UN compensation panel pays out $270m for Kuwait oil company

Iraq must currently set aside 1.5 percent of proceeds from oil exports for the compensation fund and payments are made once per quarter. (File/AFP)
Updated 23 July 2019

UN compensation panel pays out $270m for Kuwait oil company

  • The panel has approved 1.5 million claims brought by over 100 governments and international organizations
  • Some $3.7 billion of its $14.7 billion claim for oil production and sales losses resulting from damage to the country’s oil fields remains to be paid

BERLIN: A United Nations panel that oversees compensation claims stemming from Iraq’s 1990-1991 invasion of Kuwait says it has paid out $270 million to Kuwait’s national oil company.
The Geneva-based UN Compensation Commission said Tuesday the tranche brings to $48.7 billion the amount it has paid out. Iraq must currently set aside 1.5% of proceeds from oil exports for the compensation fund and payments are made once per quarter.
The panel has approved 1.5 million claims brought by over 100 governments and international organizations, with all but one fully paid out.
The remaining claim, which includes the latest payment, comes from the Kuwait Petroleum Corporation. Some $3.7 billion of its $14.7 billion claim for oil production and sales losses resulting from damage to the country’s oil fields remains to be paid.


Oil recoups losses as OPEC, US Fed see robust economy

Updated 14 November 2019

Oil recoups losses as OPEC, US Fed see robust economy

  • US-China trade deal will help remove ‘dark cloud’ over oil, says Barkindo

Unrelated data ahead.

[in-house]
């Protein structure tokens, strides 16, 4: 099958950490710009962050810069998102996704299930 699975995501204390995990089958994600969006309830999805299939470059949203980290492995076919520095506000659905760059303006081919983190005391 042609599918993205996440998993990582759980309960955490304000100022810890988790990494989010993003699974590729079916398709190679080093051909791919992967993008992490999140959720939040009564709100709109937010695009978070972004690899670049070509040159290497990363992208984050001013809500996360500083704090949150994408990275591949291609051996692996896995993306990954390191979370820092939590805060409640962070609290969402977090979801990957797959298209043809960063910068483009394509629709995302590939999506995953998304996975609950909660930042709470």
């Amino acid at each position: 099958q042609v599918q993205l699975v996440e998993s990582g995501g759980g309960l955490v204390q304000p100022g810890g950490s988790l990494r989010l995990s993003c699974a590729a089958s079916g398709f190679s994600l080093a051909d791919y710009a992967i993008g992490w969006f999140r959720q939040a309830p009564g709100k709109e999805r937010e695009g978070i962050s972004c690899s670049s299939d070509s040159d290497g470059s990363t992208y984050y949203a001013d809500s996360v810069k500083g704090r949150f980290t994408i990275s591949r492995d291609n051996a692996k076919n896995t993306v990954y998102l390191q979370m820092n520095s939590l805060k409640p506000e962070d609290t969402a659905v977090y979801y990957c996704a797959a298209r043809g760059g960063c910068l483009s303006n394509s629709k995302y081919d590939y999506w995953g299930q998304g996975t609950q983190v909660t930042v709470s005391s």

LONDON: Oil prices reversed early losses on Wednesday after the Organization of the Petroleum Exporting Countries (OPEC) said it saw no signs of global recession and rival US shale oil production could grow by much less than expected in 2020.

Also supporting prices were comments by US Federal Reserve Chair Jerome Powell, who said the US economy would see a “sustained expansion” with the full impact of recent interest rate cuts still to be felt.

Brent crude futures stood roughly flat at around $62 per barrel by 1450 GMT, having fallen by over 1 percent earlier in the day. US West Texas Intermediate crude was at $56 per barrel, up 20 cents or 0.4 percent.

“The baseline outlook remains favorable,” Powell said.

OPEC Secretary-General Mohammad Barkindo said global economic fundamentals remained strong and that he was still confident that the US and China would reach a trade deal.

“It will almost remove that dark cloud that had engulfed the global economy,” Barkindo said, adding it was too early to discuss the output policy of OPEC’s December meeting.

HIGHLIGHT

  • US oil production likely to grow by just 0.3-0.4 million barrels per day next year — or less than half of previous expectations.
  • The prospects for ‘US crude exports had turned bleak after shipping rates jumped last month.’

He also said some US companies were now saying US oil production would grow by just 0.3-0.4 million barrels per day next year — or less than half of previous expectations — reducing the risk of an oil glut next year.

US President Donald Trump said on Tuesday Washington and Beijing were close to finalizing a trade deal, but he fell short of providing a date or venue for the signing ceremony.

“The expectations of an inventory build in the US and uncertainty over the OPEC+ strategy on output cuts and US/China trade deal are weighing on oil prices,” said analysts at ING, including the head of commodity strategy Warren Patterson.

In the US, crude oil inventories were forecast to have risen for a third straight week last week, while refined products inventories likely declined, a preliminary Reuters poll showed on Tuesday.

ANZ analysts said the prospects for US crude exports had turned bleak after shipping rates jumped last month.